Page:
How Can We Encourage Saltwater Gender Equality?

Females involved in the aquarium hobbyThere’s a lot of conversation these days about gender equality with respect to income, career opportunities, education, and many other arenas of life. However, we tend to give it very little thought when it comes to participation in our hobby. Let’s face it, the perception—if not the reality—of the gender ratio in the marine aquarium hobby is that it’s largely tipped in favor of males.

But if this is true, why is it so? After all, there’s nothing inherently masculine about keeping fish and corals in glass or acrylic boxes. What is it that seemingly discourages many women from getting involved or, if they are hobbyists, from getting their voices and opinions heard just as much—or as loudly—as their male counterparts do?

As regular Saltwater Smarts visitor Louise Maggs helpfully points out, there are some persistent myths and misconceptions floating around out there that might be inhibiting women from participating fully in our salty pastime. That really got me thinking, so I’d like to dedicate today’s post to a discussion of those myths as I perceive them and invite all of you—whatever your gender—to weigh in with your thoughts.

Myth #1: Women just aren’t interested in marine aquariums

Anyone who has attended a major hobby conference (such as MACNA, which is coming to Washington, DC in just a few weeks) or spent any time perusing online forums or blogs knows this is patently false. Heck, just looking back at the comments I’ve received here at Saltwater Smarts over the past few weeks, I can see that quite a few of them were submitted by females. Clearly, gender has nothing to do with finding sea life fascinating and wanting to reproduce a slice of the marine realm in one’s own living space.

Still, there must be something underlying this perception. I suspect the gender ratio in our hobby resembles that of your average Rush concert (I should know, having seen them on every tour since 1982) not because women don’t find marine life interesting but because, for one reason or another, they don’t feel welcome here in the hobby. And that may have a lot to do with some of the other myths on my list, such as…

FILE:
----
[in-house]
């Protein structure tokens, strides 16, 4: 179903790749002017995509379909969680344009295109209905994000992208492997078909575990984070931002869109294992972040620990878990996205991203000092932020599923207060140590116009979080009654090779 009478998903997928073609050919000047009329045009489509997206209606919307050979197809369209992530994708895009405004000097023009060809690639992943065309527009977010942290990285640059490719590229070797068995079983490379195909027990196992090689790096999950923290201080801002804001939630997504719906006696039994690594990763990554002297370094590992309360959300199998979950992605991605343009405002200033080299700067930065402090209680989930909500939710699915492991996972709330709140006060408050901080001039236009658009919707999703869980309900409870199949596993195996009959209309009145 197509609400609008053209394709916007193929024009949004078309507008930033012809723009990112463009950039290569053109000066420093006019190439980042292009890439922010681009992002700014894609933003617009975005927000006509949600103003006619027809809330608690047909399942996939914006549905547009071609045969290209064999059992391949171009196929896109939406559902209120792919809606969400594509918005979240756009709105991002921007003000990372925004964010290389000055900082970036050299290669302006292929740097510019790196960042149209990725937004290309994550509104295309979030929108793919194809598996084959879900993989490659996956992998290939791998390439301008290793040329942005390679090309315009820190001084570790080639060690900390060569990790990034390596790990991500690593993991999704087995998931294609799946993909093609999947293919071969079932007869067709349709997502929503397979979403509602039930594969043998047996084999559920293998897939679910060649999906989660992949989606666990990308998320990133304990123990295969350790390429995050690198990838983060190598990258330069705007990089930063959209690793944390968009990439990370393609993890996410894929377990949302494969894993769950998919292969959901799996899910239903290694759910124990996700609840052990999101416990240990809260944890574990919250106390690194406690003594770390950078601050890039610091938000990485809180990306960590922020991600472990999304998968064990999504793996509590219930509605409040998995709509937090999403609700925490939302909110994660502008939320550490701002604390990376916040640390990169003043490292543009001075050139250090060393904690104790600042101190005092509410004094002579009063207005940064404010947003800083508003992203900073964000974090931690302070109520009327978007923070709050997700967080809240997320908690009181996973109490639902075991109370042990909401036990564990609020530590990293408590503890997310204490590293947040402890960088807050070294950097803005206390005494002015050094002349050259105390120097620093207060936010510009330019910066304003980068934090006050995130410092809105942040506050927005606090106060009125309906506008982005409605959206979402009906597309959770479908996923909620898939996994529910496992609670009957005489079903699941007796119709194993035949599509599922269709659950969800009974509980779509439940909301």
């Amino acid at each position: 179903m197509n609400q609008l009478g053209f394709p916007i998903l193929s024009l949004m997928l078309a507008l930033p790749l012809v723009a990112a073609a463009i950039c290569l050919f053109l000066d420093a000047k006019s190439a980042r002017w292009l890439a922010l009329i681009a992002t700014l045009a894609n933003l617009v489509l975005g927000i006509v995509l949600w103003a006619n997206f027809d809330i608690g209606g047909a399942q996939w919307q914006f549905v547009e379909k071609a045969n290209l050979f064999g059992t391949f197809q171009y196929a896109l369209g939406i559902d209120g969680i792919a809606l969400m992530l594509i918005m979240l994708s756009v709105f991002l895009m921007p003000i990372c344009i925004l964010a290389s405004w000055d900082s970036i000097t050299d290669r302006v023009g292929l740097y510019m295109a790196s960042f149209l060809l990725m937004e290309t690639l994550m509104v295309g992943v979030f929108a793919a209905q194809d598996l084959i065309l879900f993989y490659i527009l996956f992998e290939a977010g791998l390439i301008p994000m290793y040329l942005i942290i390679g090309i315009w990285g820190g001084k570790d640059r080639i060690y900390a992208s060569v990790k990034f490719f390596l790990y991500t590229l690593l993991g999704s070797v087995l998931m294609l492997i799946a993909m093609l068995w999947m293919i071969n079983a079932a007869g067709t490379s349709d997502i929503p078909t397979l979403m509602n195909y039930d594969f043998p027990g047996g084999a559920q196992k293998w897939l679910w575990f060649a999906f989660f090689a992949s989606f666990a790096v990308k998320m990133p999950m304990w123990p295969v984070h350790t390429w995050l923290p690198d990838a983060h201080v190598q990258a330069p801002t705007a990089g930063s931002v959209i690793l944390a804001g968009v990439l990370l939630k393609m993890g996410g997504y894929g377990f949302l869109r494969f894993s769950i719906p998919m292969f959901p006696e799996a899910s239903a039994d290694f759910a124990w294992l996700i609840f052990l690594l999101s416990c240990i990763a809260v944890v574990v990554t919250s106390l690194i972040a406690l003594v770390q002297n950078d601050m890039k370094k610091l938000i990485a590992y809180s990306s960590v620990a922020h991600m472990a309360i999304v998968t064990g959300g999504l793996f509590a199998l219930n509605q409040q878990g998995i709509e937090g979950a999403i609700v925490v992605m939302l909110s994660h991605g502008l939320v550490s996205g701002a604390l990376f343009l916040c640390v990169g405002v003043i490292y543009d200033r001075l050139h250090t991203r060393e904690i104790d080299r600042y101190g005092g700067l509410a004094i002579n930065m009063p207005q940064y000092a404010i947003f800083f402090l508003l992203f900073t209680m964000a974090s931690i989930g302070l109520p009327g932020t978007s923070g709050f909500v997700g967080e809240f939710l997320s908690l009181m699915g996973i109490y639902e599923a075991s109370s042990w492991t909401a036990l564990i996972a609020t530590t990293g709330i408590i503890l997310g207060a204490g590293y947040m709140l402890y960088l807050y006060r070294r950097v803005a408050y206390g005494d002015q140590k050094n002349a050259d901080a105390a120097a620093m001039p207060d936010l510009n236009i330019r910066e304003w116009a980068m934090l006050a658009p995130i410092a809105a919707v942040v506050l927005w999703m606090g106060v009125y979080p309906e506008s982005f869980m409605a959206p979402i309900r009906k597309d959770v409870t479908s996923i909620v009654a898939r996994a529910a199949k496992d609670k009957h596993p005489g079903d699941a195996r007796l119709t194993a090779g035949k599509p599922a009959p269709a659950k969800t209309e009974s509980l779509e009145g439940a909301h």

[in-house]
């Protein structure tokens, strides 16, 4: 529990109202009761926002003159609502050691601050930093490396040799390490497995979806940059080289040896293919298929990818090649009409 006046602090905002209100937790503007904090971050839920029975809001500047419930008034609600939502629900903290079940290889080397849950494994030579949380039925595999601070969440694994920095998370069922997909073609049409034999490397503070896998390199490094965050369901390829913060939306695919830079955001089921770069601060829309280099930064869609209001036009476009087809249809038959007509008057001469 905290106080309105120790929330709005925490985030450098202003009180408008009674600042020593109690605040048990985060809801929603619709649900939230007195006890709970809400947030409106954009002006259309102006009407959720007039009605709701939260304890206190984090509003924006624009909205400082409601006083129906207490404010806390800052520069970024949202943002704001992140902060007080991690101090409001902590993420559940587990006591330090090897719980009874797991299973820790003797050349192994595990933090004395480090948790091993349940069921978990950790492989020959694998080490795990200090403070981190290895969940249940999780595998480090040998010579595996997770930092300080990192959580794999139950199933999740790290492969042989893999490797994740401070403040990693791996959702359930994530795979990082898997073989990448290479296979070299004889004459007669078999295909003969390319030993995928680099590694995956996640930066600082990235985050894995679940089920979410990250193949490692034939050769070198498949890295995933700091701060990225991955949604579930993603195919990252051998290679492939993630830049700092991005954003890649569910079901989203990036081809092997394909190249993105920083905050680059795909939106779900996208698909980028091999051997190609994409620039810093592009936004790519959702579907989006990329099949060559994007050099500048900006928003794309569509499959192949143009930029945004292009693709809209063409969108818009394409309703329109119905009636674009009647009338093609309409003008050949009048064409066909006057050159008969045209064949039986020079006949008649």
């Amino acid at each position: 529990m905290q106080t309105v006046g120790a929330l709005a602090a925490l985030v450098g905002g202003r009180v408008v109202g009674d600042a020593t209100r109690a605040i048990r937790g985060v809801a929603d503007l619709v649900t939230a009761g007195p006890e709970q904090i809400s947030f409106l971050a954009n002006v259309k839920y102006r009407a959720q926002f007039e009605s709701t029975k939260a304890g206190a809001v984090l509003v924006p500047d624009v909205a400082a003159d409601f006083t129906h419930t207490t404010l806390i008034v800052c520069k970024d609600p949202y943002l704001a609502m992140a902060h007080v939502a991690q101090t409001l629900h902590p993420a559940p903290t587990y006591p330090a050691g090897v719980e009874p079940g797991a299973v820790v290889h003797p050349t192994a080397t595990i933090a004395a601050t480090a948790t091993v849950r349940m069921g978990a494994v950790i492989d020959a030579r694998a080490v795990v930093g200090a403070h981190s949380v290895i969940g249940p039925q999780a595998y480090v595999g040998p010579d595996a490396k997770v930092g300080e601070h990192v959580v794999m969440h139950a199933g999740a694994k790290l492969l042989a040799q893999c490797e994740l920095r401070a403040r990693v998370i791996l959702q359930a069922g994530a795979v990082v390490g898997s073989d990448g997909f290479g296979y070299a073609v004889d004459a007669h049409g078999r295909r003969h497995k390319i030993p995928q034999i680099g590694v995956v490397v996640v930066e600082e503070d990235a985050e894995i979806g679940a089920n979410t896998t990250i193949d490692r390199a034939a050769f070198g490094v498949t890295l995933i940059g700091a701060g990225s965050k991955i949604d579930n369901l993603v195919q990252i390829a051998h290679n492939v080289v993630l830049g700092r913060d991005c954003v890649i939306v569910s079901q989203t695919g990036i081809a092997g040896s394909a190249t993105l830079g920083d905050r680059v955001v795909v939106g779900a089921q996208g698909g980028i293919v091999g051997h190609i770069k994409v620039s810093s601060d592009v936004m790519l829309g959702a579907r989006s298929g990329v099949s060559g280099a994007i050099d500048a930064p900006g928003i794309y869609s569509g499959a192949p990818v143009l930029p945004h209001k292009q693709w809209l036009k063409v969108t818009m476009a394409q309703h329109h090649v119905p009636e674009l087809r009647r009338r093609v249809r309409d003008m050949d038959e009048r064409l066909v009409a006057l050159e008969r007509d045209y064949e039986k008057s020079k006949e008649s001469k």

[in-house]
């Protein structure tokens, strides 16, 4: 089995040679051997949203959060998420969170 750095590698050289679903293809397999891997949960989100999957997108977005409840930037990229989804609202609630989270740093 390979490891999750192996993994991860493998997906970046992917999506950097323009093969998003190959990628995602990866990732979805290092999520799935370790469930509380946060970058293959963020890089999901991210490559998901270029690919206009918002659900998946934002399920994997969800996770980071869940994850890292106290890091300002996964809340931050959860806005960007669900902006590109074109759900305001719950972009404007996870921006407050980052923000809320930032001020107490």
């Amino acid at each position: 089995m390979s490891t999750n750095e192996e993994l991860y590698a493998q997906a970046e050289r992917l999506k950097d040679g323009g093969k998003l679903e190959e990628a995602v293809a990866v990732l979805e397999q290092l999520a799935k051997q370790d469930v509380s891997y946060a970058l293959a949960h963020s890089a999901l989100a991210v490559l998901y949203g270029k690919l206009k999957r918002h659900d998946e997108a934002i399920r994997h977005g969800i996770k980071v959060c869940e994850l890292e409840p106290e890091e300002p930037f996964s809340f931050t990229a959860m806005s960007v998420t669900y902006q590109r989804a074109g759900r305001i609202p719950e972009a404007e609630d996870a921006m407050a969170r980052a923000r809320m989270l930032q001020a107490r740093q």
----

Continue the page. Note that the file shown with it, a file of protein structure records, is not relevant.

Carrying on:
Myth #2: Women want to drive a wedge between their husbands/boyfriends and the hobby

Let’s call this one the “Marine Aquarium Yoko Myth”—you know, the perception that a hobbyist’s wife or girlfriend views his aquarium as competition for his time and attention and, so, attempts to sabotage his involvement at every turn. Are there some women that feel/act this way? I suppose so. But that certainly has not been my experience. I’ve been married to the same woman going on a quarter century now (we’ve known each other since grammar school), and she’s never been anything but supportive of my involvement in this hobby. In fact, one of her first gifts to me back when we were just dating was a 55-gallon tank and stand—hardly an attempt at sabotage!

Myth #3: Women resent the expense and/or mess of a marine aquarium

There’s no question that marine aquariums can take up/mess up living space and rack up the bills. So, when two people share a home and budget, there’s always a possibility that the addition of a marine tank to the scene will cause some tension and resentment, particularly if one of the two is a non-hobbyist or simply less interested than the other. But this can happen whether the dedicated hobbyist in the scenario is male and the non-hobbyist female or vice versa.

Falling back on personal experience, I have the good fortune of being married to someone who is extremely tolerant of my involvement in the hobby. Owing to my ever-present tanks (though I’m now down to just one), she’s never had a functional dining room in all the years we’ve been married. Besides that, recognizing how important this hobby is to me, she’s always been very indulgent when it comes to opening the purse strings to buy necessary items—even if it sometimes means making sacrifices in other areas.